Only 20 percent of children with persistent asthma have a level of control that is optimal, according to a survey-based study published today// in the journal of Ambulatory Pediatrics.
"That leaves almost 80 percent who are suffering more than they need to," said the study's lead author, Jill Halterman, M.D., M.P.H., Associate Professor of Pediatrics at Golisano Children's Hospital at Strong. "They may be experiencing unnecessary symptoms, missed school days, and restrictions on activity. That's a problem."
Halterman said the survey results are striking because, in contrast, current therapies are very effective. In fact, according to reports issued by the National Institutes of Health, if used consistently and in conjunction with action plans and avoidance of environmental triggers, the therapies should ideally make it possible for children to experience no symptoms of asthma, no limitation in function and no serious exacerbations.
"That's a lofty goal to dangle before patients," Halterman said. "We wanted a closer look into why so many children weren't reaping the benefits of today's therapeutic advances."
Current guidelines recommend that all children with persistent asthma – half of the 9.4 percent of children who have any form of asthma – are prescribed daily anti-inflammatory medication. In spite of this, the most recent study revealed that 37 percent received no preventive medication, and perhaps more shockingly, 43 percent did receive medications, yet they were still troubled by poor symptom control (experiencing either persistent symptoms or frequent asthma attacks).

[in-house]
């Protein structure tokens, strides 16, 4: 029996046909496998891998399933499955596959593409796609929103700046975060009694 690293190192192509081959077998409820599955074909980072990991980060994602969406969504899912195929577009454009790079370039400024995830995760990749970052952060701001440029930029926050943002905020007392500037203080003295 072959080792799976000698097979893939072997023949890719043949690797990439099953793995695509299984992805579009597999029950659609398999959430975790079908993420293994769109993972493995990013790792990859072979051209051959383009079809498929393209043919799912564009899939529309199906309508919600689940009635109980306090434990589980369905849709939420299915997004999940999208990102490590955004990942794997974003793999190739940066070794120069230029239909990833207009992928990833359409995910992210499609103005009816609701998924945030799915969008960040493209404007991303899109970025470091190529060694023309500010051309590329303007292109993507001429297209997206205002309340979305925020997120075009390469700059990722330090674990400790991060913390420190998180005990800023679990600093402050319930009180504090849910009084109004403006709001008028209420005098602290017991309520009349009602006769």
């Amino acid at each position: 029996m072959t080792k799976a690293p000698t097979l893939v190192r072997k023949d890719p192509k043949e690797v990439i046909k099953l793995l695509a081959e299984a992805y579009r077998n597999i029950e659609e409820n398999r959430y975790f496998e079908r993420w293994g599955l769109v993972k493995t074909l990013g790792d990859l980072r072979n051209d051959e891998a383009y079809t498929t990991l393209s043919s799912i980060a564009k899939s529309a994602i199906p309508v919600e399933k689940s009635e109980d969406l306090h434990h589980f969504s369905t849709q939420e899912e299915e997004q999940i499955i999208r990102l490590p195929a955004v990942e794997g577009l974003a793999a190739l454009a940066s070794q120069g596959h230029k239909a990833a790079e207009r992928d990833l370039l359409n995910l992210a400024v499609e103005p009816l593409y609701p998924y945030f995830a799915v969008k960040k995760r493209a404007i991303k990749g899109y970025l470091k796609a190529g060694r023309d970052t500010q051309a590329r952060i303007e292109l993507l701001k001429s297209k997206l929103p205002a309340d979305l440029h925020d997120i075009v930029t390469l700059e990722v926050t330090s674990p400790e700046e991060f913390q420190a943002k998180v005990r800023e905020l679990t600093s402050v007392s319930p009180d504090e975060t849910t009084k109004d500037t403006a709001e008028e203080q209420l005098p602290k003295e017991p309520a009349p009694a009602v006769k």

"This second group – the children who were experiencing poor symptom control despite the use of preventive medications – has received relatively little attention until now," Halterman said.
Especially interested in this disconnect, Halterman and her colleagues began to examine the data and found several potential reasons foPage: 1 2 Related medicine news :1
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